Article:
Tuesday, October 5, 2010

New Plan Incorporates "Turf Toe" Development

Okay, I don't think I have a full blown case of "turf toe."  A full-blown case would be a sprain of the joint, which produces immobility of the big toe.  I think I have a bruising or strain of the joint, which is less severe.  I don't think I have torn the capsule or ligaments because my toe is mobile and I mostly don't feel this injury unless my weight shifts and I suddenly exert extra pressure on the spot of the joint.  It happens as I'm descending stairs, and I remember feeling it happen while running barefoot when my heel would lift suddenly when stepping on a little stone.  While barefoot running, the foot adjusts when you accidentally step on a little something and the weight will shift to a different part of the foot.  Unfortunately the weight shift sometimes lands right on that joint at the ball of the foot.

Oh, for people who think I'm completely self-diagnosing and think I should go to a doctor, know that I am in consultation with my DH who is a physician and he agrees.

Oh, and what happened to the great revelation that the problem may not have been "turf toe, but rather an embedded object in my foot which DH removed yesterday?  It seems that was an additional side problem, simultaneous to the joint issue.  It was disappointing to wake up and realize that.  However, we shall tackle this head on.

The first question to contend with is:
Will continued barefoot running interfere with it getting better?
I have been trying to answer this question both by using some logic and by Googling and trying to see if anyone out there has any experience.

From logic, I have decided that I can try some running tomorrow.  One reason is that the affected joint in "turf toe" (1st metatarsal phalangeal) would be aggravated most by a vigorous upward bending of the big toe.  There is not supposed to be a place in the barefoot running form for this kind of activity.    I believe that if I stick to my smooth terra cotta surfaces for a couple of weeks, and concentrate really carefully on form, I will be okay to keep running while the little strain heels.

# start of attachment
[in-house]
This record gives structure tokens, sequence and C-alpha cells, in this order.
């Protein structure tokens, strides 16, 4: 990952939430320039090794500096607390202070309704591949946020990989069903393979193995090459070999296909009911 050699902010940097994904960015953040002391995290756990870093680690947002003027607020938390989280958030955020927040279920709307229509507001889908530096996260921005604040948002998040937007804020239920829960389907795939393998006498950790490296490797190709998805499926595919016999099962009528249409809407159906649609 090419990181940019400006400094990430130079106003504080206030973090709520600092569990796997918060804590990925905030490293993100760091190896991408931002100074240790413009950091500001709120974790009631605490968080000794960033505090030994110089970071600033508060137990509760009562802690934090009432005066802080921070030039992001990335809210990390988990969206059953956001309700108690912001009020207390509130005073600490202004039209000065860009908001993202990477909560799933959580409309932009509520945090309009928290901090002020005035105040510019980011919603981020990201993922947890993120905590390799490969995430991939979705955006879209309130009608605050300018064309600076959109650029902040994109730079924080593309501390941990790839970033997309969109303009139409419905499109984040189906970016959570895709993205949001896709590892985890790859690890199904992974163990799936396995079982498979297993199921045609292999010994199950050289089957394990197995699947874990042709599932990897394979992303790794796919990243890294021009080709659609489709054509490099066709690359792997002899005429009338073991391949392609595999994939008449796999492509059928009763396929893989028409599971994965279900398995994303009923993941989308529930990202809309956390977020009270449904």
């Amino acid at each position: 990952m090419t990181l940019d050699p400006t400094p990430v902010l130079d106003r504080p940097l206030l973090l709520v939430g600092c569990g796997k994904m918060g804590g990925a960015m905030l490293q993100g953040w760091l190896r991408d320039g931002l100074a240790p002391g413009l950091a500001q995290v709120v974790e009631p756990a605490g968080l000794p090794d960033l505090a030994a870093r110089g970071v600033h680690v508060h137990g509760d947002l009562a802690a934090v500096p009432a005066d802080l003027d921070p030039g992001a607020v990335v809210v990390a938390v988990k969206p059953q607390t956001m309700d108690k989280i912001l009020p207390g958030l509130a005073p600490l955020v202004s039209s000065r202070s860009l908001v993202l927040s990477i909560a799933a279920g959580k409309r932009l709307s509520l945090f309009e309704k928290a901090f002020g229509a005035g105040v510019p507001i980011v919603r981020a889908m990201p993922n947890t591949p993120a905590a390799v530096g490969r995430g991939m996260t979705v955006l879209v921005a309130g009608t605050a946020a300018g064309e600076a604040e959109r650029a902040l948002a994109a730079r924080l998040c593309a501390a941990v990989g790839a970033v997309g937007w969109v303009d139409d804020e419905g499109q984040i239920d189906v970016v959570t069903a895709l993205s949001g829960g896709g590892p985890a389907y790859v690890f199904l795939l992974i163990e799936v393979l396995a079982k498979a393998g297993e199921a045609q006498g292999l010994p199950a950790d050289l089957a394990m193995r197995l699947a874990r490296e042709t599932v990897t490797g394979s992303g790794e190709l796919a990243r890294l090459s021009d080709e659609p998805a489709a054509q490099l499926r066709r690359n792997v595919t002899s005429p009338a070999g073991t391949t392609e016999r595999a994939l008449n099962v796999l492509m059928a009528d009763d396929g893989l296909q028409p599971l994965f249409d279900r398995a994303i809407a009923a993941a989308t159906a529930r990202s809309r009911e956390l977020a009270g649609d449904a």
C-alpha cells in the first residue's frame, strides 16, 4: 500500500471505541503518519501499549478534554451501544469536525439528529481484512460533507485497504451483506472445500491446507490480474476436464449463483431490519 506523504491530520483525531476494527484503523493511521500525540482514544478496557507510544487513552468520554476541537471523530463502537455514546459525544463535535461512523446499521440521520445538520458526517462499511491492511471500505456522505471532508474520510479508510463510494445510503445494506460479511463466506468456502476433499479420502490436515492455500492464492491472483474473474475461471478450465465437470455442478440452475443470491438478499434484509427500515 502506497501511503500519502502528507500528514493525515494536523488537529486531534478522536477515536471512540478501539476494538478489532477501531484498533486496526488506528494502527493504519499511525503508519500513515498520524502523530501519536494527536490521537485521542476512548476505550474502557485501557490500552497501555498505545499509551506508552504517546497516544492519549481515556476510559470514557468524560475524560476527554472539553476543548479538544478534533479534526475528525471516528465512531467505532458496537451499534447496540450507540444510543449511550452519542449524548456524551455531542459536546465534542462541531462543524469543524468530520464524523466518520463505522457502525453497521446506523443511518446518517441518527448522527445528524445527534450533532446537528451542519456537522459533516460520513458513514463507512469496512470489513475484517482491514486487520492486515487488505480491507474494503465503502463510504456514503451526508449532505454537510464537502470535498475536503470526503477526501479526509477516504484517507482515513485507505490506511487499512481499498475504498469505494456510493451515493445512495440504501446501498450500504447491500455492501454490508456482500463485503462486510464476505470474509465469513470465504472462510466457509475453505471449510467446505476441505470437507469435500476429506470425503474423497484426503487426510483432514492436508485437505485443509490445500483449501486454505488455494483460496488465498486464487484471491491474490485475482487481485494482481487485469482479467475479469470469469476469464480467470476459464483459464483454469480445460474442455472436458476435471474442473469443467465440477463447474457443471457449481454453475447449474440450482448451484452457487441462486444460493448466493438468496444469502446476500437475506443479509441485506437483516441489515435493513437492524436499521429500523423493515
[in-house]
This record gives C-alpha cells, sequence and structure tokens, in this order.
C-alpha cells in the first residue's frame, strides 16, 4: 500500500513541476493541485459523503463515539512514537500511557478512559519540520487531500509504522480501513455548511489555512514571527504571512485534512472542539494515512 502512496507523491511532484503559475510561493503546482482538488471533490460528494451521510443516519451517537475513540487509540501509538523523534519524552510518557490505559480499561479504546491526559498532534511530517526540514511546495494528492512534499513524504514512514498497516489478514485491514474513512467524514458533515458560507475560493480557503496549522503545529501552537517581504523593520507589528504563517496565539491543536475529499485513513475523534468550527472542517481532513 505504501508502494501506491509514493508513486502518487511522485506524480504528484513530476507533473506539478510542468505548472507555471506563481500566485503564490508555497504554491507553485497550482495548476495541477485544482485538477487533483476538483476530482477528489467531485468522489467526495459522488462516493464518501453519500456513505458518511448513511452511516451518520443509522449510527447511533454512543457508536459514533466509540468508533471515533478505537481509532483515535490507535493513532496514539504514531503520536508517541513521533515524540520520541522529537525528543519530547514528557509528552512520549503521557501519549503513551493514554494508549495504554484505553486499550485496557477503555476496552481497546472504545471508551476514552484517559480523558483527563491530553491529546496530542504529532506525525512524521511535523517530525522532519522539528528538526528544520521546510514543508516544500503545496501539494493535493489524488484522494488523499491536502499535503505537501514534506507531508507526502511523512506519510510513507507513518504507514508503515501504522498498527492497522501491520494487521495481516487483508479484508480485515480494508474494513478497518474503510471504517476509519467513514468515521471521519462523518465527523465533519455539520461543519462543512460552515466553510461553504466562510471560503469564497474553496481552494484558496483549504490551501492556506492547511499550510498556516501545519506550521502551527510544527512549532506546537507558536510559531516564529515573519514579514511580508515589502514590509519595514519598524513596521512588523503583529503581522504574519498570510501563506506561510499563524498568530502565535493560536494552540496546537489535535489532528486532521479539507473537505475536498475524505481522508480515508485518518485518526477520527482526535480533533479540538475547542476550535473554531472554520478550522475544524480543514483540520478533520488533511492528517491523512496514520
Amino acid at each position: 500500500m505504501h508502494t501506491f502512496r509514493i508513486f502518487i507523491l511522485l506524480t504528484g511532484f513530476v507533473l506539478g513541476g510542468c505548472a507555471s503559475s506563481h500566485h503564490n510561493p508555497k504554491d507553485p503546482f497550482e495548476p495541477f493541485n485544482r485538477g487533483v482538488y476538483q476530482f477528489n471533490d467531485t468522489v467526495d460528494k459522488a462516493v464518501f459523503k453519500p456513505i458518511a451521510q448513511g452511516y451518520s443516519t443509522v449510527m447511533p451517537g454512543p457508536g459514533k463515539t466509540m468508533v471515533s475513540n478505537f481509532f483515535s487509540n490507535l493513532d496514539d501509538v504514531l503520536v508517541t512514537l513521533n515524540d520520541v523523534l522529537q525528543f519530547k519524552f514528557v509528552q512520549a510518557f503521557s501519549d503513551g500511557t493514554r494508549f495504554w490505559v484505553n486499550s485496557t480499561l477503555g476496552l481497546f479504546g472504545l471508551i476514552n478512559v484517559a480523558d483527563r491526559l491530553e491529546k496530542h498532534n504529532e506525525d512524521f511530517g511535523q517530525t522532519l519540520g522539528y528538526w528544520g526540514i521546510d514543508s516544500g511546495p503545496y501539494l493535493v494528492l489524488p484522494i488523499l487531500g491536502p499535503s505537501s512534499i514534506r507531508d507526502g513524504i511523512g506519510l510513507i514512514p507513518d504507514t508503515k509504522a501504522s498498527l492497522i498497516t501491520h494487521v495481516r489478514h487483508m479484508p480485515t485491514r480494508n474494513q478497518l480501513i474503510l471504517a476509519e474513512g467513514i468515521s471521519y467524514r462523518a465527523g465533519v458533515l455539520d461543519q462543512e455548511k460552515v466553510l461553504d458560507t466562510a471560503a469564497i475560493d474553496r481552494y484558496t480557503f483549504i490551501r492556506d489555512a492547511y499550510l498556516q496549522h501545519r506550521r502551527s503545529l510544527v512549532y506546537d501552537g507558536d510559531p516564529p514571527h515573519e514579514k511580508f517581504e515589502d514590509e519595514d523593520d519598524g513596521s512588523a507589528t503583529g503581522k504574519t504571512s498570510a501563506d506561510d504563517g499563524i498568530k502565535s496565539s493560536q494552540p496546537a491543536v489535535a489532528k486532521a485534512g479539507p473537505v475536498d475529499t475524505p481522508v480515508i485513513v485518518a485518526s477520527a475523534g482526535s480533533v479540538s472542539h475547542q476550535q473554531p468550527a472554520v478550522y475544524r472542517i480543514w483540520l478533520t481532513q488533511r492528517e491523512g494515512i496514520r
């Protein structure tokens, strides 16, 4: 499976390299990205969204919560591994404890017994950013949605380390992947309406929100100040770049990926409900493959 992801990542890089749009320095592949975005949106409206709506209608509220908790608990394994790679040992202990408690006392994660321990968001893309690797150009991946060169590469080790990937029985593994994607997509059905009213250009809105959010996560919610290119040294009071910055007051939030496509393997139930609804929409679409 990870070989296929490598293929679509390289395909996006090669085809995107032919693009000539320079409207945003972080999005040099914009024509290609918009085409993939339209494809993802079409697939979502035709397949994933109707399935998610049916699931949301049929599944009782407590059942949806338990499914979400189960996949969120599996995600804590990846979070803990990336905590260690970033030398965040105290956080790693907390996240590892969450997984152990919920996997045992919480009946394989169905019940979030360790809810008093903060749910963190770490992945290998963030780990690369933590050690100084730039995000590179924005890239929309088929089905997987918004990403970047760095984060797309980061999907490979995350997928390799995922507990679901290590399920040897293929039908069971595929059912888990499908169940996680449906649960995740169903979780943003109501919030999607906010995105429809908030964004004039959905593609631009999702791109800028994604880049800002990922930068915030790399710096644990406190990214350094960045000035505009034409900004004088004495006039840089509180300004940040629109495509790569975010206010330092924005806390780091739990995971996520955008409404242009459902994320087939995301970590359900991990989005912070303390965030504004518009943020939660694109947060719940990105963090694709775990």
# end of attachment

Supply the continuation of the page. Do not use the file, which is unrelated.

From research, I found a blog -- Diary of an Amateur Triathlete -- where the blog author, Rachel, describes some experience running with a "toe turf" injury.  (Check out her post to see an illustration of the foot flexed and strained.) She finds out she was able to avoid pain while running with a toe turf injury by focusing on landing lightly mid-foot with her feet solidly under her and taking off quickly as if she had no toes at all.  Sounds like a good barefoot running stride to me!

Since my chance of forgetting and losing my form increases when I'm fatigued, I will forget about doing things that fatigue me too much -- like building distance,increasing speed, running on uneven surfaces, or trying to run my 100th mile at the 1st Annual NYC Barefoot Run this Sunday -- for a couple of weeks.

So, my newly formulated plan is to take today off and try to run a careful and mindful 5K distance tomorrow.  What happens after that will tell me a lot.  I'll keep you posted.

---------------completely beside the point-------------------------

Oh, while Googling around looking for some info, I found this great video on all kinds of little details that affect one's running efficiency.  If you have a spare 12 minutes -- which I actually don't, but it seems like I live as if I do -- it's very interesting.

No comments: